AUGUSTA, Maine — Democrats and Republicans are battling over moving Kennebec County’s biggest liberal stronghold of Waterville to the swing 2nd Congressional District after releasing dueling redistricting proposals Thursday.
The bipartisan commission is tasked with redrawing Maine’s congressional and legislative districts after most of the state’s population growth over the past decade occurred in a few southern counties. Lawmakers released partisan proposals for congressional and state Senate maps Thursday, along with a bipartisan proposal for county commissioner districts.
They came just 10 days before the commission’s deadline to draw new maps and showed that negotiations between Democrats and Republicans have been fruitless over the past few weeks. Each proposed shuffling a different set of a dozen towns between the districts. Both suggested moving the capital city of Augusta into the 2nd District for the first time in the modern era.At the congressional level, lawmakers have agreed to only swap towns within Kennebec County, the only one currently split between Maine’s two districts, in order to move about 23,000 people on net from the more populous 1st District to the sprawling 2nd District. There is an easier path for Democrats to pick up votes. They provided the most aggressive proposal.
Democrats would move the two biggest cities in the county — Augusta and Waterville — to the 2nd District. The other Democratic-leaning municipalities of Farmingdale, Hallowell, Manchester and Winthrop would go over with them, while mostly Republican-leaning Albion, Belgrade, Benton, Fayette, Gardiner, Mount Vernon, Sidney, Unity Township, Vienna, Wayne and West Gardiner would go into the solidly liberal 1st District.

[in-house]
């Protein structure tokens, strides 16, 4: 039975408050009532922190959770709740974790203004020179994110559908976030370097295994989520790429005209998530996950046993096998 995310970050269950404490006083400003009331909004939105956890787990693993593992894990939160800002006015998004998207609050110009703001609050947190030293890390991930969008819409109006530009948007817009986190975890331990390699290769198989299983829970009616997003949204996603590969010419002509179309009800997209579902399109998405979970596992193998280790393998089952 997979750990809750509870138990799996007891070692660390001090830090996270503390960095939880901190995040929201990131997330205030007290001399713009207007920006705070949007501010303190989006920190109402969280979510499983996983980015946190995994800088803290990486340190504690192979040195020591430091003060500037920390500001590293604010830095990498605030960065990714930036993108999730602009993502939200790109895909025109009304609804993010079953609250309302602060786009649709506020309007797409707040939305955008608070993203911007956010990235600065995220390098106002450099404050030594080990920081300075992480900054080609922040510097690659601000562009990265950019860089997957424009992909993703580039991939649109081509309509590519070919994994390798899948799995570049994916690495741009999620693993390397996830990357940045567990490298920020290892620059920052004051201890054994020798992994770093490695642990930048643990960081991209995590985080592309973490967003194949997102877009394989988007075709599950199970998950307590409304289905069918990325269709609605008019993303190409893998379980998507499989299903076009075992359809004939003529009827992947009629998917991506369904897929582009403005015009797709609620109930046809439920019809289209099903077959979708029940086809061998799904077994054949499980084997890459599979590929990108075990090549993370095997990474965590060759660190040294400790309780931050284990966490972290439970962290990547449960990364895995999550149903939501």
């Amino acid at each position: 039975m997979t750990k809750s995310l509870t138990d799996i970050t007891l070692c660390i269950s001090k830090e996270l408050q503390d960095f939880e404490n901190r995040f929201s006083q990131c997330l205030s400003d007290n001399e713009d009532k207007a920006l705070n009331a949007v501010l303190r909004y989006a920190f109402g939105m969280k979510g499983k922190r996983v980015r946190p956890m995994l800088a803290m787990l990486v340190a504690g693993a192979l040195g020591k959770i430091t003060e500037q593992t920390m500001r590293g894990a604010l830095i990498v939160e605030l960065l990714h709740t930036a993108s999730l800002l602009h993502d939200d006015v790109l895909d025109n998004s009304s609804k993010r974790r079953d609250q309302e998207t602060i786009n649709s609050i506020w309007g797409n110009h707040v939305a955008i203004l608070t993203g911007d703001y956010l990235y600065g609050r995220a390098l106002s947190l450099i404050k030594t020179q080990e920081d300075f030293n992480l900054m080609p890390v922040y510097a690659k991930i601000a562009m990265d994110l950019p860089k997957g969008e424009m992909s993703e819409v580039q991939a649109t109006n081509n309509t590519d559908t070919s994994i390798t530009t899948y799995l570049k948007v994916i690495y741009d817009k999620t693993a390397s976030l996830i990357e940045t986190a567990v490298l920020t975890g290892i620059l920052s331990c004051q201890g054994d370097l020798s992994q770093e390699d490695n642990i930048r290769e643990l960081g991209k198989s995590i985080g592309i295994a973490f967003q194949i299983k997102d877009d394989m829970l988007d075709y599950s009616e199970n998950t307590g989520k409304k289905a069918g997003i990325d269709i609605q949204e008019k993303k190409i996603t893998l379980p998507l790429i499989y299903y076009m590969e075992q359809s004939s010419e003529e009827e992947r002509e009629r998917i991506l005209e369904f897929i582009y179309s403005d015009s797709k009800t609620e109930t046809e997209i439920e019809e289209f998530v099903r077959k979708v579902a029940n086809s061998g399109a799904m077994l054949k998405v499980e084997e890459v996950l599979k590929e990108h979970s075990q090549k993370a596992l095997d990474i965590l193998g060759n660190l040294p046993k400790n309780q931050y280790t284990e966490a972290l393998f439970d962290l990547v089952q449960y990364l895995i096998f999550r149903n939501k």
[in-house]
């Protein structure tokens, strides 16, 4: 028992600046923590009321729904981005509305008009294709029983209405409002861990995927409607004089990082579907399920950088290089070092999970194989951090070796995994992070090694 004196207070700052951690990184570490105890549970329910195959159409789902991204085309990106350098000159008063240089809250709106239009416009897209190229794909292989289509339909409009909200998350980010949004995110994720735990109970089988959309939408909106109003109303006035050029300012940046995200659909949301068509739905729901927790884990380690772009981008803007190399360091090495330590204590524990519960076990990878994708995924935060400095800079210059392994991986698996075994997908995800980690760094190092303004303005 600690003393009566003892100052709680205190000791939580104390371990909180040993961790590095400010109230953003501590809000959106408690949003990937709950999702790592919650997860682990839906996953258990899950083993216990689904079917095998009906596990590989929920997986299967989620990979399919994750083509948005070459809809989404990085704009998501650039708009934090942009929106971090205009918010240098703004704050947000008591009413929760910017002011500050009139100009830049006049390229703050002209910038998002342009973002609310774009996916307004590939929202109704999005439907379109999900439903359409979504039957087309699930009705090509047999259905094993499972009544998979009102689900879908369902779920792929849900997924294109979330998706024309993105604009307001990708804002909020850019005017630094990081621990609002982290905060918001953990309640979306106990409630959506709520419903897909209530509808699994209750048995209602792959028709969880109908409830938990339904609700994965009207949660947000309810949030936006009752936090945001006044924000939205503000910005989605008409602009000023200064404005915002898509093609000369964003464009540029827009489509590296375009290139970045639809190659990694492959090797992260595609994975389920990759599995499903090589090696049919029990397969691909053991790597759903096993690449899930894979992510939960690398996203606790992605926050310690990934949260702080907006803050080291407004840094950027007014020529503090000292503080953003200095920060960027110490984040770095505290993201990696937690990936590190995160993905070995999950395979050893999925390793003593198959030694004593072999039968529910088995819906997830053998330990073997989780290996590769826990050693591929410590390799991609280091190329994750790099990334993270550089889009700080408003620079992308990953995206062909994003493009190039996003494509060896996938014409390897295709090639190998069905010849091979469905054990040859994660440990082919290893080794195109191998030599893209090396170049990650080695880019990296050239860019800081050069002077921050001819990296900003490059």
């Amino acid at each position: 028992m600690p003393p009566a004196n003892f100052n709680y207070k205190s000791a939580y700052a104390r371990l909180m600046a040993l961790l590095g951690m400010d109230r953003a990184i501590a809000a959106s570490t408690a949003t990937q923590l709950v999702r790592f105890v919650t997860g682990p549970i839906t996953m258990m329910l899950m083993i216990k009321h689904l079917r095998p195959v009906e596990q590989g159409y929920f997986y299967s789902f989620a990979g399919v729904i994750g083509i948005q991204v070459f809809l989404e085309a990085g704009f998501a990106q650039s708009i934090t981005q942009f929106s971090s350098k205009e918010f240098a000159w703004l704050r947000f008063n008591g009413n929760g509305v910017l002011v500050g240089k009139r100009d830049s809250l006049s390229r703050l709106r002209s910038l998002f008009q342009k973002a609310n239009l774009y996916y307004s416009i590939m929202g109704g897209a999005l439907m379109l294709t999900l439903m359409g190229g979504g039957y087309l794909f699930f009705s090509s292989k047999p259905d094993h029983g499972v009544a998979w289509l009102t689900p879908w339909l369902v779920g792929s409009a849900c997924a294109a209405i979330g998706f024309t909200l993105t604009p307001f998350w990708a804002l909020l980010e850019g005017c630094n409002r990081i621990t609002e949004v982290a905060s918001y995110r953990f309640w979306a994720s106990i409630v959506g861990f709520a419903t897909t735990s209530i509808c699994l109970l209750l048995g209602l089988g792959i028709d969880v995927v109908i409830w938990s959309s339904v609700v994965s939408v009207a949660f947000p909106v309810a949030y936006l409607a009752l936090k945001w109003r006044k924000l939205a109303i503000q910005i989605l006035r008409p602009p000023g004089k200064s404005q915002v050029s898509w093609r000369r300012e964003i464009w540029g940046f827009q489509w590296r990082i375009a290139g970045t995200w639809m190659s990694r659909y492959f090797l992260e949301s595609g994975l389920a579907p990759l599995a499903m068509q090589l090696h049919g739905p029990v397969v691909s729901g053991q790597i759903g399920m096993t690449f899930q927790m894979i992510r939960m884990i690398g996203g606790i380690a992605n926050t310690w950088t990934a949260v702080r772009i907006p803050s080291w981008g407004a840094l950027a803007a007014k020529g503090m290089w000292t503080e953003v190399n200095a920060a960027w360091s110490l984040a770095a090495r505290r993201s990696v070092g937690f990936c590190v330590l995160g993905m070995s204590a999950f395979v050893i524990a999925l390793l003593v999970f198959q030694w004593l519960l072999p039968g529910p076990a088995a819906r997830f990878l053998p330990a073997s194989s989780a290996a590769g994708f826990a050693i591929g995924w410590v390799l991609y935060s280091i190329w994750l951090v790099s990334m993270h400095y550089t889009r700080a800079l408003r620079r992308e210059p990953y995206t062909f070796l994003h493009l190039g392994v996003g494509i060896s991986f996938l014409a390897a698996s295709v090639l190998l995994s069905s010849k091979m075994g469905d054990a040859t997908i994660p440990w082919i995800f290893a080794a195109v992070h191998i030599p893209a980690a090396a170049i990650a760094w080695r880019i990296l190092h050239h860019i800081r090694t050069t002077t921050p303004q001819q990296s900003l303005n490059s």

Those districts are within one person by population. If the 2020 presidential election had occurred with the Democratic map, President Joe Biden would have picked up about 6,200 additional votes on net in the swing 2nd District, but still would have lost the district.
Republicans would move Augusta to the 2nd District, along with Chelsea, China, Farmingdale, Hallowell, Litchfield, Rome, Vassalboro, Windsor and Winslow, leaving Waterville in the 1st District. Their plan also moves Gardiner, Oakland, Sidney and West Gardiner to the 1st District.
If the districts proposed by Republicans were in use in the 2020 presidential election, Biden would have picked up a bit shy of 900 votes in the 2nd District — a much smaller total than under the Democratic-drawn map.
Waterville was in the 2nd District prior to the last round of redistricting in 2011, when it moved alongside neighboring Winslow to the 1st District. The city of nearly 16,000 people has 3,800 more Democrats than Republicans as the party’s biggest source of votes in the county.
The draft maps were released ahead of a Monday hearing where members of the public can offer feedback. The commission also has to decide on maps for Maine’s 151 House districts ahead of a Sept. 27 deadline. Those draft maps are expected to be released next week.
BDN writer Michael Shepherd contributed to this report.